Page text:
Since a Chinese wedding is an opulent kind of celebration, working this kind of occasion can pay handsomely. If you’ve ever considered wedding photography or videography, there are a couple classes here for your consideration Wedding Photography and The Complete Guide to Wedding Videography.
The Dragon, the Phoenix and Double Happiness
The symbols of the dragon and the phoenix are common sights at a Chinese wedding. Separately, they can stand for different things like success, in the case of the dragon, or graciousness, for the phoenix. Taken together, they symbolize the aspects of Yin and Yang, female and male, two parts of a whole. The dragon is the male Yang (the groom) aspect and the phoenix is the female Yin (the bride), and together create unity and balance.
These may be seen around the banquet hall, on decorations or on clothing. Traditionally, they are associated with the emperor and his reign. During the course of a wedding and its banquet, the bride and groom are the focal point of the event, making them royalty for the day.
Another common sight is the character xĭ 囍￼, also known as shuāng xĭ, a symbol of double happiness. It is a doubling of the singular xĭ 喜, meaning joy, implying that one may be happy alone, but together the joy of the bride and groom will be doubled. This character is usually on the invitations to the event, on the red envelopes presented with gifts of money, and prominently displayed behind the bride and groom’s table during the wedding banquet. It may also be on lanterns, dishes, or other decorations around the banquet space.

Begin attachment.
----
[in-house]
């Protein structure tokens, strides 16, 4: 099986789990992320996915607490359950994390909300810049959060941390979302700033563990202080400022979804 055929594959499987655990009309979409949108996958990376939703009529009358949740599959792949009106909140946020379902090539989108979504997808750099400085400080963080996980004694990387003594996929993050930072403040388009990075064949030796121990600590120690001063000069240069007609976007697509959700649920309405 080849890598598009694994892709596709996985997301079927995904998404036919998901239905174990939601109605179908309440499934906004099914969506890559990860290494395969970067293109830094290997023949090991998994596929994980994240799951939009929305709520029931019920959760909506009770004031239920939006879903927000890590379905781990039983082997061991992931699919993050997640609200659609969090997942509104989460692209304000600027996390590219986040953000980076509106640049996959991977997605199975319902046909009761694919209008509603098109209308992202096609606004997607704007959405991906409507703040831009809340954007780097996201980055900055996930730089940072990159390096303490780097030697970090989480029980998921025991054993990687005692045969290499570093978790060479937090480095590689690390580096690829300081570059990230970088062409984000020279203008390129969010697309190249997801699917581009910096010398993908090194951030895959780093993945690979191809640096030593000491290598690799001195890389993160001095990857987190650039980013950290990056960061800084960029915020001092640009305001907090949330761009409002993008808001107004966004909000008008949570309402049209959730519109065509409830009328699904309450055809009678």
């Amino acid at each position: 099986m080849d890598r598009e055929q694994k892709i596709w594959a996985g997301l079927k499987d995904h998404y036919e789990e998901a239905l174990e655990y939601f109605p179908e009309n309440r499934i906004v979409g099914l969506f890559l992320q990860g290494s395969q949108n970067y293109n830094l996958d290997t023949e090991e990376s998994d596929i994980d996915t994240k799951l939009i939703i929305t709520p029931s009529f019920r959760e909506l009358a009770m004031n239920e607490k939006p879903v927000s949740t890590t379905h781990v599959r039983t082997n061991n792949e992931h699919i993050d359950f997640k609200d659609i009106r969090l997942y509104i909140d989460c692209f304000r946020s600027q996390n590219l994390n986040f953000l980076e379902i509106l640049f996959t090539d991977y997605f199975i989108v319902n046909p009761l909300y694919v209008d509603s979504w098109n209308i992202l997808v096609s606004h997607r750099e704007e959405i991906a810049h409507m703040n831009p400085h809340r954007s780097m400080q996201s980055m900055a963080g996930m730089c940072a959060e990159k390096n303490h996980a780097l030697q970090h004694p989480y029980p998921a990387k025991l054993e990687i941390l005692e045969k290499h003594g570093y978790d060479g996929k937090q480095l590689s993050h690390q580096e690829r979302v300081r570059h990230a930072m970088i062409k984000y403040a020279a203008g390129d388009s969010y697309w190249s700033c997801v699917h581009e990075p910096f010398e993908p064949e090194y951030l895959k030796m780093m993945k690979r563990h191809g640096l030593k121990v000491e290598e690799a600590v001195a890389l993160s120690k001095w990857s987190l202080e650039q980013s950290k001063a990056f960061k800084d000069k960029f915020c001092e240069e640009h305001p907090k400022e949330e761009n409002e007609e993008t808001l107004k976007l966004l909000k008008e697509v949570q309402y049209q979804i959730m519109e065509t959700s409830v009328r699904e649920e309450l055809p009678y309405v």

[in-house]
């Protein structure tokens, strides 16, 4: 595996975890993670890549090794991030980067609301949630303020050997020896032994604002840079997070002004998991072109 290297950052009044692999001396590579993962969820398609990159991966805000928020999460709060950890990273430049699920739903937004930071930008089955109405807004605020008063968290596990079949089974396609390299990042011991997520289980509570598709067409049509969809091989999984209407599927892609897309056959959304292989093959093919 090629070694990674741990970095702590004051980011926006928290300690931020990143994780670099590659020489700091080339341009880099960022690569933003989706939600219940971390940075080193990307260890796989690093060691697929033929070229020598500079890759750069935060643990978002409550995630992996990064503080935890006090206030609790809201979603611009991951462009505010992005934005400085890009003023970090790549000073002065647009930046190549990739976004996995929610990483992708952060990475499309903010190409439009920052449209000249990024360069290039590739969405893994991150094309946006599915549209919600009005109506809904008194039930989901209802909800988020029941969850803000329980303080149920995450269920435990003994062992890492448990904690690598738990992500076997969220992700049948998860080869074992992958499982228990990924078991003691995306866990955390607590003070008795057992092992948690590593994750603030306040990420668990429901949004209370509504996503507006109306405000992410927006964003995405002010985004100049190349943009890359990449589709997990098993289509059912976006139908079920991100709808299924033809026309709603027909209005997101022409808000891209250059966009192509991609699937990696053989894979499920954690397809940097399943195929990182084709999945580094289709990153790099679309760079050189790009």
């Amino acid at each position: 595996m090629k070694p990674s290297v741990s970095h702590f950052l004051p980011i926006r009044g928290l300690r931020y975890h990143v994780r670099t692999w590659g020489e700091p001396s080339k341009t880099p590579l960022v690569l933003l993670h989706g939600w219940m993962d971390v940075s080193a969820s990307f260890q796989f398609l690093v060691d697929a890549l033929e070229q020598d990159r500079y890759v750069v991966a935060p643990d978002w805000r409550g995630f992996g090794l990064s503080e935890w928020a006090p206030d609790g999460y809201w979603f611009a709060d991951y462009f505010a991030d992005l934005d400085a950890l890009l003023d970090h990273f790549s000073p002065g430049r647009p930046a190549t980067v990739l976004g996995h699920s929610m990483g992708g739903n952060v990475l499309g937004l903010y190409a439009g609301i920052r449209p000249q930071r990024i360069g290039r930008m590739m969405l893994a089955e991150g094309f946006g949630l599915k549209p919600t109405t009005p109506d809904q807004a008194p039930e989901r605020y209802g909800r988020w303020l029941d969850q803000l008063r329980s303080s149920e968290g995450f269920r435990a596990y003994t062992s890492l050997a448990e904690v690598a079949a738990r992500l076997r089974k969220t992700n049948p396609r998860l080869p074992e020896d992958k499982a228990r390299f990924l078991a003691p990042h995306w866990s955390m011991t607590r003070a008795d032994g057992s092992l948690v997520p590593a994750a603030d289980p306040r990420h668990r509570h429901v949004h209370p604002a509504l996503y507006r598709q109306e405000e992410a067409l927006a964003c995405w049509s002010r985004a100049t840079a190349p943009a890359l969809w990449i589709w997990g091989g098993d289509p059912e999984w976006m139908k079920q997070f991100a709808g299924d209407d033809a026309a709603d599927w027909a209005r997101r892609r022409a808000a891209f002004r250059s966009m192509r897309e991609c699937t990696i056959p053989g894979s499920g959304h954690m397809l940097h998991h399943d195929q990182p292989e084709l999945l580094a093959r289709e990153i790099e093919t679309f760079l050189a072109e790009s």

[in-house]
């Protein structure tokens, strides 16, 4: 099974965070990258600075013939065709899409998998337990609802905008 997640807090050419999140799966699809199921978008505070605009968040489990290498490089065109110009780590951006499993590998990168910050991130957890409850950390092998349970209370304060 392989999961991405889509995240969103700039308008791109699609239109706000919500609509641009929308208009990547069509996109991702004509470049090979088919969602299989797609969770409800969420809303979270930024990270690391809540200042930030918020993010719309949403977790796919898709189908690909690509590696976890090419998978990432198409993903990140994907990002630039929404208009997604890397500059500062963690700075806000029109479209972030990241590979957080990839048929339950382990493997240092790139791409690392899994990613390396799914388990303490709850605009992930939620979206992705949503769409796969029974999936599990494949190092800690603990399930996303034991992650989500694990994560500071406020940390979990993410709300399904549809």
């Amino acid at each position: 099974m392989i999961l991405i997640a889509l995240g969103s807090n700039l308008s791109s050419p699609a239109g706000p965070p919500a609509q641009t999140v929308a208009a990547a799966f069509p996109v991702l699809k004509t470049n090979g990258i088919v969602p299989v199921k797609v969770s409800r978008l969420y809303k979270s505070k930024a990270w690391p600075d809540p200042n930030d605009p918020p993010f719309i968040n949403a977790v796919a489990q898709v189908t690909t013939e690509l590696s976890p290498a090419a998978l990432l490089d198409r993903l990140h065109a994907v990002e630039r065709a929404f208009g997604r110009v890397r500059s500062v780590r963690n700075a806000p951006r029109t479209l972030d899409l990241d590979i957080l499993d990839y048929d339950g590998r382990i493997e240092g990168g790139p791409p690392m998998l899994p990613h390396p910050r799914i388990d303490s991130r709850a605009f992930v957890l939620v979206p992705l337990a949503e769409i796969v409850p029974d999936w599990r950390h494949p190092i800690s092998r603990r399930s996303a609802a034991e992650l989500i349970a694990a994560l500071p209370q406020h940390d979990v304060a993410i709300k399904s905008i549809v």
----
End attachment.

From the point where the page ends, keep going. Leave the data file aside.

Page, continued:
Gifting Money The Right Way
The traditional gift for newly married couples in China is money. This is so that the young couple have a bit of a cushion when they set off on wedded bliss. It’s also used to offset a part of the cost of throwing such a lavish party.
When folks show up at the banquet, they typically have a red envelope in hand and go to a “check-in” table. This is where the guest list is and where invited guests are tallied and the gift is collected and set aside.
It needs to be said that numbers carry symbolic weight. Not necessarily for the size of the gift but also for what the numbers represent. The number 4 is very unlucky because its pronunciation is similar to the word for “death” in Chinese and carries that association.
A couple numbers that are considered extra lucky for marriages and weddings are 8 and 9. For weddings the number 88 has a similar shape to 囍￼, double happiness, and the number 8 is associated with prosperity. The Chinese for the number 9 sounds exactly like the number for “a long time”, jiŭ 久. Any amount or number with 9 in it, especially 99, is like wishing the couple will remain married for a long time.
Make sure to take that into consideration when offering gifts of money at a Chinese wedding.
This class, Oral Chinese, offers some basic phrases and greetings, but also covers some of the number superstitions, so you can get a better idea of what I mean. Plus, you can impress some people with your cultural understanding!
Whatever your aim, best of luck on your future endeavors!